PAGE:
By Olivia Clarke, founder of Humor Beats Cancer
One reason I started Humor Beats Cancer was because I kept having these odd experiences and I wondered if I was alone. I would think, “Maybe I’m the only one seeing this dark comedy play out in front of me.” But what I’ve learned from the amazing response to this blog — I’m most definitely not alone. We all are or have been in this weird alternate universe that is sometimes sad, sometimes funny and all the time real.
When I decided to get reconstruction surgery done I had no idea that it would involve multiple surgeries and be such a long experience. But I’m happy with the results and would recommend it to anyone going through breast cancer. With each reconstruction surgery I got more and more used to the process. I knew I couldn’t eat after midnight and could only drink water or black coffee in the morning. Making my appointment first thing in the morning became key so that I would not be hangry all day.
For one of my surgeries, as I went through the pre-surgery ritual at the hospital of putting on my gown, placing my clothes and purse in a plastic bag, sending my last text messages and getting my vitals taken the anesthesiologist came into the room.
He had a very common last name but as he started talking we quickly realized that I actually went to school with his sister and worked on the school newspaper with her. We continue to be social media friends today because she lives overseas. But we often hung out at the same parties in college and knew each other back in the day. I remember thinking what a small world. The anesthesiologist mentioned that he just played phone tag with his sister and would mention that we met next time he reached her. I thought nothing more of it because I assumed we had a plan and we were done discussing it and could return to the business of “putting me under.”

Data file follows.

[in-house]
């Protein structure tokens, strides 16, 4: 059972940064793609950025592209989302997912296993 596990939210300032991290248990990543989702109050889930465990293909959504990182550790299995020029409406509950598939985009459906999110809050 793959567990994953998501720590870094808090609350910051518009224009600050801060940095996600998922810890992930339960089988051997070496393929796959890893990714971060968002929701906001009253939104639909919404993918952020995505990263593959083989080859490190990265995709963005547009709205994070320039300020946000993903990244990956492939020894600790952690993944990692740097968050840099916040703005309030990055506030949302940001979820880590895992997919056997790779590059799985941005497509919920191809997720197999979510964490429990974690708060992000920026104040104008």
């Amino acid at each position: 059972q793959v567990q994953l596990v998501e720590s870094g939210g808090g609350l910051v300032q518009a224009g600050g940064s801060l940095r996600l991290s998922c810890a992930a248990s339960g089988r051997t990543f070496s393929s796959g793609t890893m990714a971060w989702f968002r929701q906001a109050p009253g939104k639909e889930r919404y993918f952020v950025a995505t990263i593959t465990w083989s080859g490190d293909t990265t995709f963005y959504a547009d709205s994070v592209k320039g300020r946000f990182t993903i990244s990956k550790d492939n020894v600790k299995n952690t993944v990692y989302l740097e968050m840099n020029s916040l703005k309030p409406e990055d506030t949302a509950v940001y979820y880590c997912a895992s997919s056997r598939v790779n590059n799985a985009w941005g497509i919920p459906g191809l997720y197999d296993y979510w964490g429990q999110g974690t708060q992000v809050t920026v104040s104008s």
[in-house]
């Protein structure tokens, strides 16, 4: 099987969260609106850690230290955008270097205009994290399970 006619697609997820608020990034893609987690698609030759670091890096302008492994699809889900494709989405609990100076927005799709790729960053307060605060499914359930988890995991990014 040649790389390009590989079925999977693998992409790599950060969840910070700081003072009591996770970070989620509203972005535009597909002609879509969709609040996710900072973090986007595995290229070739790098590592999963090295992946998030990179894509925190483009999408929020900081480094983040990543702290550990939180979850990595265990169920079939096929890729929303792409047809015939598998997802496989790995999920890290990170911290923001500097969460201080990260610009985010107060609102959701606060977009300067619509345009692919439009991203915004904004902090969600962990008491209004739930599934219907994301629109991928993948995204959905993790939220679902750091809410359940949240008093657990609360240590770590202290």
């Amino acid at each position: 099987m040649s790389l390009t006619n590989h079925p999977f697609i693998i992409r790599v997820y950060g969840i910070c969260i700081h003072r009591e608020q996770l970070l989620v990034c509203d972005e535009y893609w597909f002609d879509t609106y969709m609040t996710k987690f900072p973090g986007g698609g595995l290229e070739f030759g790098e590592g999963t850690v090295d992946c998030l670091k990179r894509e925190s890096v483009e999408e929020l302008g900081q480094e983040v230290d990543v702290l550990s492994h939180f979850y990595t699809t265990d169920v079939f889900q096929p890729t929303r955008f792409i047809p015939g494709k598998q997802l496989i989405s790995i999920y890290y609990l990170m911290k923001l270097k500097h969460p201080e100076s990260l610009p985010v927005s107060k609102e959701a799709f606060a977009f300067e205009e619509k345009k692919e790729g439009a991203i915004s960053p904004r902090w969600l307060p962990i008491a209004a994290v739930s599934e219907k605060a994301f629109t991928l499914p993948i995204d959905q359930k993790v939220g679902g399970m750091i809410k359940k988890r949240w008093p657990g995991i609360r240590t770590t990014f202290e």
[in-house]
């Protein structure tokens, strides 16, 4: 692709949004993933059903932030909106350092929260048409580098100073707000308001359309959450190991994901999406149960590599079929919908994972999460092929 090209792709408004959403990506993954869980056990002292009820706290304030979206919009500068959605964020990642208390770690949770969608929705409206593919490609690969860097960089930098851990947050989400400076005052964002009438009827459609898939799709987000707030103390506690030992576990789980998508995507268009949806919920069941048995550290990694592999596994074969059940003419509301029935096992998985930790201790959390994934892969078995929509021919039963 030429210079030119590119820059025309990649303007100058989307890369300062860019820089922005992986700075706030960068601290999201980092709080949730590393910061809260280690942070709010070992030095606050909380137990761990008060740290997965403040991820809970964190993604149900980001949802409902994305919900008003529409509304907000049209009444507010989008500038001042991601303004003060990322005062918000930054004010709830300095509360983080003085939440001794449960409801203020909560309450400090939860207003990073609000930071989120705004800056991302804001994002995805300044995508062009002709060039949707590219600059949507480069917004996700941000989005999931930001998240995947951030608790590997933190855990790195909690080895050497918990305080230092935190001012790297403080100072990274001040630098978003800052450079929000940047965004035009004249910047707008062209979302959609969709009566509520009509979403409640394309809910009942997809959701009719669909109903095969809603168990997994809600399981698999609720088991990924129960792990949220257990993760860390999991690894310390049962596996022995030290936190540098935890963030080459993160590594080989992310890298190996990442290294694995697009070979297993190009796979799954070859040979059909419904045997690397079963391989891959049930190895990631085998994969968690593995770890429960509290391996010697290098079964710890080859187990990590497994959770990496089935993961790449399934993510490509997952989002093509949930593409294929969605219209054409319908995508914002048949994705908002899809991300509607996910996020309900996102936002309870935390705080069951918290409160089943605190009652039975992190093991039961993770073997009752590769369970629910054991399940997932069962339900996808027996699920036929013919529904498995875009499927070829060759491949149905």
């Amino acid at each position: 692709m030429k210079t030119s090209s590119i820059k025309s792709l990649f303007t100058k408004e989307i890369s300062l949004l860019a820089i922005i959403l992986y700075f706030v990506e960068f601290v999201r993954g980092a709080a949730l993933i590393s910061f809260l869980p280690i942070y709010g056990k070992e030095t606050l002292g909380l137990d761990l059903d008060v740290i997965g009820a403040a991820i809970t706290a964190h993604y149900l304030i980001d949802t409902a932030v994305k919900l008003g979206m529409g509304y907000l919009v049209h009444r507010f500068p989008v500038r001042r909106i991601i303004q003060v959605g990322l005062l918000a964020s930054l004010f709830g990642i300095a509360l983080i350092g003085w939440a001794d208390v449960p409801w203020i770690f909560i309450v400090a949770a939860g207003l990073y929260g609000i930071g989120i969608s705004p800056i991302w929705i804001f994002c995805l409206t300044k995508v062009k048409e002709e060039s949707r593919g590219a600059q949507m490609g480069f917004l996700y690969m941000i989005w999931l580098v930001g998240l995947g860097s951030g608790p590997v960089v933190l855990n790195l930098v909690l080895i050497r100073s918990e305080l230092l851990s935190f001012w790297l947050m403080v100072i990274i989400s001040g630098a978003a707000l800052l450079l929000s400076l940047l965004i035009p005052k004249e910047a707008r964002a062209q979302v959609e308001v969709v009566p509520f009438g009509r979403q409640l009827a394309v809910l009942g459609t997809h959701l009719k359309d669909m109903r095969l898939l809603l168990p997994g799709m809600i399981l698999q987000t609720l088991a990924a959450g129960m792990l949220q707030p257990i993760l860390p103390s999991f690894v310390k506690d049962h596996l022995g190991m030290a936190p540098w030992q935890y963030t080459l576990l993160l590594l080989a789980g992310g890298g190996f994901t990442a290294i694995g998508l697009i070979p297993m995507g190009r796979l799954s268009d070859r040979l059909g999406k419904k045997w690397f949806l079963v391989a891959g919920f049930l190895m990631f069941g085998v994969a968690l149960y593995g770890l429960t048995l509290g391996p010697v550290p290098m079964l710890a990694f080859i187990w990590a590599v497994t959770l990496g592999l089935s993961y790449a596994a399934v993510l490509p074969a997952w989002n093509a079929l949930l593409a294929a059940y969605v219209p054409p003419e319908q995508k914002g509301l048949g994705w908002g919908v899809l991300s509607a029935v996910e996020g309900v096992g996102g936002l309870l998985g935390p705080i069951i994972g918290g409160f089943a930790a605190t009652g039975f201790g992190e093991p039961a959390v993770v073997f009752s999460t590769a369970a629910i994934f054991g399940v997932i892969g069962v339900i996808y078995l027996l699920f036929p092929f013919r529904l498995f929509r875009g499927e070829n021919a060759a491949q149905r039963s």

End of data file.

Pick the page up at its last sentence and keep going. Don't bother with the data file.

Flash forward an hour or so (truthfully I have no idea how long I was in surgery because I blissfully slept) and just as I woke up in my hospital room all groggy and a little out of it that same anesthesiologist came back into the room and pushed his iPhone in my face because his sister was FaceTiming him. Before I knew it I too was FaceTiming his sister, several short minutes after coming out of surgery. Talk about an awkward conversation for me and his sister. We both were a little stunned to be talking with each other — particularly so soon after surgery. Her brother thought it was the most awesome thing. Oh technology.
We exchanged pleasantries — I think she wished me luck and I asked her how she was doing. I’m not sure if I remember the conversation because I HAD JUST COME OUT OF SURGERY. I sometimes wonder what his sister thought of that conversation and if she yelled at him for the call or if she thought it was perfectly normal to be FaceTiming at that exact moment. Maybe if she reads this blog piece she can weigh in on it.
Just one more example of the strange shit that happens on the road to fighting cancer and regaining normalcy.
(As an aside, the photo is of me after one of my surgeries when my hair was growing back and I was reminded why I color my hair -- because it's actually very, very gray.)